Three Key Design Considerations for Wearable Medical Devices
Wearable medical devices are providing life-changing solutions for patient care and represent a major medical market trend. These medical technologies depend on specialized components and systems that are lightweight, low-profile, flexible, and comfortable.
Market demand for wearable medical devices is continuing to grow across multiple medical market segments. Leading the charge are wearable, digitally connected therapeutic, diagnostic, and monitoring devices that are designed to capture, generate, and share vital data that signals changes in patients’ health status, reports adherence to or noncompliance with medication regimens and other doctors’ orders, and supports the management of chronic diseases. As the trend in telehealth adoption soars, wearable medical device manufacturers are being challenged to create lightweight, low-profile, flexible, and comfortable medical devices that facilitate real-time, potentially life-saving data transmission between patients and their healthcare providers.
To help address some of these obstacles, here are three key design considerations to keep in mind when developing wearable medical devices:
1. Promote Space Optimization and Component Miniaturization
Monitoring patient data outside of the hospital requires wearable medical devices that are more compact and comfortable than the larger and bulkier patient-worn medical devices that were initially introduced to market and often developed for use in clinical environments. Smaller wearable medical devices require smaller, lighter-weight components, improved design flexibility that allows for the incorporation of various enabling technologies, and provisions for more communication circuits within a tighter footprint. As such, space optimization is an increasingly critical design consideration as board real estate becomes more constrained.
Today’s microminiature connectors offer more size, profile, and orientation options to give wearable medical device designers the ability to address space, location, and connector entry point challenges, even with increased modularity and footprint limits. Flexible circuitry with miniaturized components also helps medical devices offer enhanced functionality within confined spaces.
2. Integrate Flexible Circuitry
To meet growing demands for wearable medical devices with shrunken sizes and an expanded range of feature-rich capabilities, designers will need to integrate complex electronic systems to enhance product functionality. This requires more flexible medical device designs capable of accommodating additional components within confined spaces, enabling user-friendly interfaces, and promoting real-time data transmission between patients and doctors. In some cases, flexible circuit technologies can even enable devices that contour to patients’ bodies, improving comfort and the likelihood of as-directed use and achieving more comprehensive and more accurate monitoring, data collection, and transmission.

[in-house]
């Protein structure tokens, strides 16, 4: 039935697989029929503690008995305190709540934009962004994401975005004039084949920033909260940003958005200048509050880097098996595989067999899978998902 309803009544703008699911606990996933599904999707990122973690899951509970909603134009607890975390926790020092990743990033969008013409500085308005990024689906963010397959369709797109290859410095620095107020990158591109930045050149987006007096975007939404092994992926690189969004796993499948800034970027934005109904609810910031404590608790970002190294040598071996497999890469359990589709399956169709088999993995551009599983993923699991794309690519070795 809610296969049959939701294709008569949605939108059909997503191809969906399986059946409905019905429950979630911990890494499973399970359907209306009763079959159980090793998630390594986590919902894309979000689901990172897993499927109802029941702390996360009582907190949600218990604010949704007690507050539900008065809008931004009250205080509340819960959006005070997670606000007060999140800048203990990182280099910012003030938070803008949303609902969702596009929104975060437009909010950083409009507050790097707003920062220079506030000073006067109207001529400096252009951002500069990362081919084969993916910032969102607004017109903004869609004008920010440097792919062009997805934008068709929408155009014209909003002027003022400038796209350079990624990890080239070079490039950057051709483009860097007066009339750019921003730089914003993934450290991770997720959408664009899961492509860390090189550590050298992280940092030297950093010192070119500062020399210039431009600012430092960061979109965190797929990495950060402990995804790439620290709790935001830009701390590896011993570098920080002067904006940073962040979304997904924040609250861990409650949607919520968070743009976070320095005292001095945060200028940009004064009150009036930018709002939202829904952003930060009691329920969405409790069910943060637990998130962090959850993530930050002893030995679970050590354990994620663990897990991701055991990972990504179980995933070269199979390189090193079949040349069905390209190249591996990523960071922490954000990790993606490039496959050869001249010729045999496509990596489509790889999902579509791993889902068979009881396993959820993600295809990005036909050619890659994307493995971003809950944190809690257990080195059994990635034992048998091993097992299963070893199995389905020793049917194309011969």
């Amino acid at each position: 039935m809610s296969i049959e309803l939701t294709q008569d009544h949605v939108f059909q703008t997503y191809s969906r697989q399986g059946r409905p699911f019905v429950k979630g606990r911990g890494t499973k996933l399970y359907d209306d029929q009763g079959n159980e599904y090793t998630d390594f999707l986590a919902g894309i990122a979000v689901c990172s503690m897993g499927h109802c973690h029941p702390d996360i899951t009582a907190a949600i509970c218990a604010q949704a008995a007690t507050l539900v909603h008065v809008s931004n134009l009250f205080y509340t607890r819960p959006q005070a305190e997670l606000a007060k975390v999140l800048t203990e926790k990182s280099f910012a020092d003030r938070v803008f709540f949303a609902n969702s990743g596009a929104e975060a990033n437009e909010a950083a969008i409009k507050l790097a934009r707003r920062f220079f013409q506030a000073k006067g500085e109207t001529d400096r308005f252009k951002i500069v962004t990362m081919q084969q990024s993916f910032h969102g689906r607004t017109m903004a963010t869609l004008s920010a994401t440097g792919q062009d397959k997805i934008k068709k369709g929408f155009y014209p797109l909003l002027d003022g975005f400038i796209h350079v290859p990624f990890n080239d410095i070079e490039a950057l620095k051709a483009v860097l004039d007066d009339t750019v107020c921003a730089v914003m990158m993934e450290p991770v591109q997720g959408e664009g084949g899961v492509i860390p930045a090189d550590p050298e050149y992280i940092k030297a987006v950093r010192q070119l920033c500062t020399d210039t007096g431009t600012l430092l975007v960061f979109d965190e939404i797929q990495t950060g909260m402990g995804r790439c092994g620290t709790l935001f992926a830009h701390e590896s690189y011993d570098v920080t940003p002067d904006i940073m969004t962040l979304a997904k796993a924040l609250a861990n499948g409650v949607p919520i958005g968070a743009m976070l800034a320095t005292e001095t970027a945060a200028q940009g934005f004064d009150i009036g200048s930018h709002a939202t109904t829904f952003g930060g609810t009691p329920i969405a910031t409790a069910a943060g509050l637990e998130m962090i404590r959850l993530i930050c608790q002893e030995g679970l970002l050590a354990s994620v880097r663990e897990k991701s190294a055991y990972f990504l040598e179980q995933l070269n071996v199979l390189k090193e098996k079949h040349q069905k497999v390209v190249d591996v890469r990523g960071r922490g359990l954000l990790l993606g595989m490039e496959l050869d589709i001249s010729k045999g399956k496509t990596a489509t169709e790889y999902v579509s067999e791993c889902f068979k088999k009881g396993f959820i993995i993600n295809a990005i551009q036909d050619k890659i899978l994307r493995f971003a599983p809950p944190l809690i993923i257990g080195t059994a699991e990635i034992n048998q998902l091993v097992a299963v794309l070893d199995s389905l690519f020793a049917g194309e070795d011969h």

Flexible printed circuits (FPCs) and associated cables and connectors offer medical device designers significant advantages over other interconnect technologies. For one, FPC-based products can be smaller, lighter, and more flexible than competing connector technologies, all of which are crucial design characteristics for wearable medical devices. In addition, antennas can be printed directly onto the substrate of an FPC to transmit vital signals or biometrics in a non-invasive, continuous, and inexpensive manner.
3. Boost Power and Signal Integrity
Since the primary purpose of wearable medical devices is to quickly relay timely and accurate patient data to healthcare providers, it’s important to design for both adequate power and high signal integrity. In general, wearable medical devices need maximum power in a minimal package size.
When it comes to powering medical devices, designers often employ low-profile wire-to-board and flex-to-board options to efficiently move signals through terminals. Power-to-board solutions can help carry currents from three to 15 amps, for example, and are critical enablers of enhanced device functionality.
In addition, higher circuit counts of 60, 80, and 100 circuits are becoming more common as more data is passed through connection points, and these must be offered in smaller form factors as well. Having the ability to get up-to-the-minute information at swift speeds requires high-performing board-to-board and FPC connectors equipped with multiple grounding points to ensure the highest level of signal reliability within the connectors.
As wearable medical devices continue to evolve to keep pace with current medical market trends, it will be increasingly important to ensure that new device designs reflect these considerations. When designing advanced connected and wearable medical devices, another key priority is to partner with component manufacturers with proven expertise in the medical market. Collaborating with experienced medical component manufacturers from concept to completion, and especially those with the end-to-end capability to produce custom designs tailored to your specific needs, can ensure more first-pass design successes, reduced development costs, and faster time-to-market.
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- Three Key Design Considerations for Wearable Medical Devices - July 7, 2020